Before we get to the research let us track the journey of the young, traumatized boy and how he became that which he feared most as a child, a bat.
At the grave sight of his parents, Bruce Wayne makes a promise. He promises his parents that he will avenge them, not as a form of vengeance even though some may feel differently, Bruce vows that no one else will suffer his pain. To do this, he has to acquire the resources and the intelligence to carry this vow out. Bruce starts his journey; he travels the world. He does this so he can learn for the best combat masters in the world. Bruce trains with ninjas, samurai, and other martial artists. His goal is to master the fighting styles of everyone he encounters. He knows the danger that he will face, and he needs to be able to take care of himself in the field. He becomes a very skilled combatant. In his prime as Batman, he knows where and how hard to strike in order to defeat his opponents effectively and quickly. He is fast, able to dodge strikes and projection weapons when used against him. Though Batman is one of the deadliest fighters in the DC universe, fighting is not the only thing he has mastered. He studied under the smartest and most successful criminologists in the world, becoming the world’s greatest detective. Aside from his detection skills, Bruce created a state-of-the-art crime lab in his Batcave, the same cave he fell into as a child all those years ago. Lastly, Bruce Wayne also became a master psychologist and knew just how to utilize the disguise of the bat to instill fear in his enemies.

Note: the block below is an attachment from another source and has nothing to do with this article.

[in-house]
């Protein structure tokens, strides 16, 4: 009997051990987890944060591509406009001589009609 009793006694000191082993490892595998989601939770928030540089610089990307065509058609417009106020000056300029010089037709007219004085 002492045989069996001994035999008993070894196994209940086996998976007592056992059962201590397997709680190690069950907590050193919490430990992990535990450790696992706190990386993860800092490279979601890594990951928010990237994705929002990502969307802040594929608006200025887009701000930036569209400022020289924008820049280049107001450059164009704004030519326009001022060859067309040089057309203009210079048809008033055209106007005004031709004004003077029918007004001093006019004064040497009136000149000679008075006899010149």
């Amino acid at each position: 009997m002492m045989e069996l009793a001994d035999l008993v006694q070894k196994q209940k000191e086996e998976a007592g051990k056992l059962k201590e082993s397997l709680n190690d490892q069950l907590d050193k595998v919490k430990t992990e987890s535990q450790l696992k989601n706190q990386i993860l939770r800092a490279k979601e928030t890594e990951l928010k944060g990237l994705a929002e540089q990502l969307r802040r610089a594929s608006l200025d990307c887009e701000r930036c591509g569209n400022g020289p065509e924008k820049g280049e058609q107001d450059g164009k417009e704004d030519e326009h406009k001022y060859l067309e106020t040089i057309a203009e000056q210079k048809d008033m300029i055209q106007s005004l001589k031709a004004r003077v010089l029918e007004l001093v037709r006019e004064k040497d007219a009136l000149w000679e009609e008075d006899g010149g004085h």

Part of Batman’s expertise is his understanding of the science of fear. The human has developed the innate response to fear and that is the fight-flight-freeze system (De Young 2010). When faced with fear, the common reaction is to avoid that fear. In the case of Batman, the first reaction is to run from the 7-foot bat in front of you, and when that fails, the attempt is to fight. The mind is already clouded with fear, so the attempts at combat are ineffective at best, and this bat-creature is able to take down the opponent. The question then is what if the bad guy has a gun. Batman’s suit has the answer, as Batman coats his suit with Kevlar. When the bullets fail to stop this monstrosity, this inspires more fear in the perpetrator. This proves to be much more effective than when he fights a common street person.
Bruce is able to tap into his enemy’s self-confidence. Zaki Hassan and his colleagues studied the effect of fear on self-confidence. They found that fear can lead to poor interpersonal skills that then directly affect confidence (Hassan, 2021). Typically, Batman works against gangs and criminal enterprises. He then is able to weaken the strength in numbers argument by using fear to erode the unity of his enemies and in turn erode their self-confidence. Batman uses fear to even the odds.
Why do bats instill this type of fear in people?